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‘I hate writing letters!’ by Joanna Gutman


I Hate Writing Letters!
By Joanna Gutman.
Kogan Page, 1999.
A4 paperback spiralbound, 107 pages, £19.95.
ISBN 0 7494 3117 2

How often have we looked later at the copy of a letter we have sent and wished that we had produced it in a better/more effective/etc form, or received a letter and thought ‘What a good letter. I wish I could write like that’, or, perhaps more commonly, ‘What a terrible letter. I could have done better than that’. This very useful book sets out to help you to ensure that your original letter is as good as it could be or that your letters are as good as, or better than the excellent ones you receive. But you have to work at it and the book, basically a self-study workbook, gives you a logical and effective approach to doing just this. It is not a text book, although trainers too will find it useful when they are designing written communication programmes, but is a practical workbook with exercises and practice in every chapter.

The chapters cover every aspect of letter writing, business or personal, starting with looking at defining why your are writing, to whom and what you want to say; starting; sensible ordering; closing; the personal touch; being positive; words – non-repetition, wrong ones, and too clever ones; sentences; paragraphs; punctuation; non-verbal writing – first impressions from format, fonts, rules, etc; achieving action; responding to a complaint; and the very short letter. The most substantial chapter is the one on punctuation which gives us very good lessons on what we should have learned at school and put into practice afterwards – but didn’t!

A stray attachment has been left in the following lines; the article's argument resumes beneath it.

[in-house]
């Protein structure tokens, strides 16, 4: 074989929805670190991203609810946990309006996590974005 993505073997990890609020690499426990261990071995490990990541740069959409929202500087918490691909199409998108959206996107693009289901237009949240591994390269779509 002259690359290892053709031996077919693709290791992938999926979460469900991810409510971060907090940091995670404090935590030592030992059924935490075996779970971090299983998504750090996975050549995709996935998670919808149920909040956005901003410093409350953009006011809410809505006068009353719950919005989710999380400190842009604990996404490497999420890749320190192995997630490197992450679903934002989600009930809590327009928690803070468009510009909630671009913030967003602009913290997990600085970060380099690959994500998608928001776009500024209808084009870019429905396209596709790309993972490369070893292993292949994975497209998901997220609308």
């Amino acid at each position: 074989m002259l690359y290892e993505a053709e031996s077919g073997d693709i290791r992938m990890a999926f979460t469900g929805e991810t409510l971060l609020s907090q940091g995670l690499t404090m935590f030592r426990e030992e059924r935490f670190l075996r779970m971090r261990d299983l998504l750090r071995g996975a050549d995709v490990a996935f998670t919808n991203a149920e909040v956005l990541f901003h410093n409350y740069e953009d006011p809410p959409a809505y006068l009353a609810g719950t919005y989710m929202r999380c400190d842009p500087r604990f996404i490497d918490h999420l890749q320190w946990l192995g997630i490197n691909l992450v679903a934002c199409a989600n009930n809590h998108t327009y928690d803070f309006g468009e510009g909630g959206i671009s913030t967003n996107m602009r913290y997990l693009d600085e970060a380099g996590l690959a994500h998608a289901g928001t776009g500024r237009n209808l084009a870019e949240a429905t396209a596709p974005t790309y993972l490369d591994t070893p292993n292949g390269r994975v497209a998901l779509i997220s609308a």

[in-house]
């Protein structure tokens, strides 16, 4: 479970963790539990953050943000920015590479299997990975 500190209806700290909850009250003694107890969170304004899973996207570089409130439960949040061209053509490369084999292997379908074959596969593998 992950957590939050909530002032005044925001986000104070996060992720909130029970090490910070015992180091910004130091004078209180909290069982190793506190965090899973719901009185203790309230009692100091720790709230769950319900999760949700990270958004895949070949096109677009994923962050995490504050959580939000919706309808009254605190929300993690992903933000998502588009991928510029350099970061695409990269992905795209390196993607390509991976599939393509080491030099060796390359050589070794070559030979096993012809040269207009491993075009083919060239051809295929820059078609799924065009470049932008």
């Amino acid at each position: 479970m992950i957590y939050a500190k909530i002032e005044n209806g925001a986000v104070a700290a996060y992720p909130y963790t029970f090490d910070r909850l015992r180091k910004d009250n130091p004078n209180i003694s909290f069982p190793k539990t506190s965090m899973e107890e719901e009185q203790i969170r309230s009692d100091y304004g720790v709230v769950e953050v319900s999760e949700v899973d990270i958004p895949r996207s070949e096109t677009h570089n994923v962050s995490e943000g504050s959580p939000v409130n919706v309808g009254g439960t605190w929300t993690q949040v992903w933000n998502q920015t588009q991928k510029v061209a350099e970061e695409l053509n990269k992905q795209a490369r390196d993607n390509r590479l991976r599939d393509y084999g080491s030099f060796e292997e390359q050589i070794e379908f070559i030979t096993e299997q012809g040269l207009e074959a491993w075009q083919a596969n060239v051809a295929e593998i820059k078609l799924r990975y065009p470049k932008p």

At the start of the book is an exercise seeking the user’s views of a good letter – structure; personal; positive; etc, and the book finishes with a section giving model answers or examples to this exercise.

I can thoroughly recommend this self-study workbook to people who feel that their letter writing is bad or could be improved, and also to those who currently think they do not come into those categories.

Leslie Rae
February 2000


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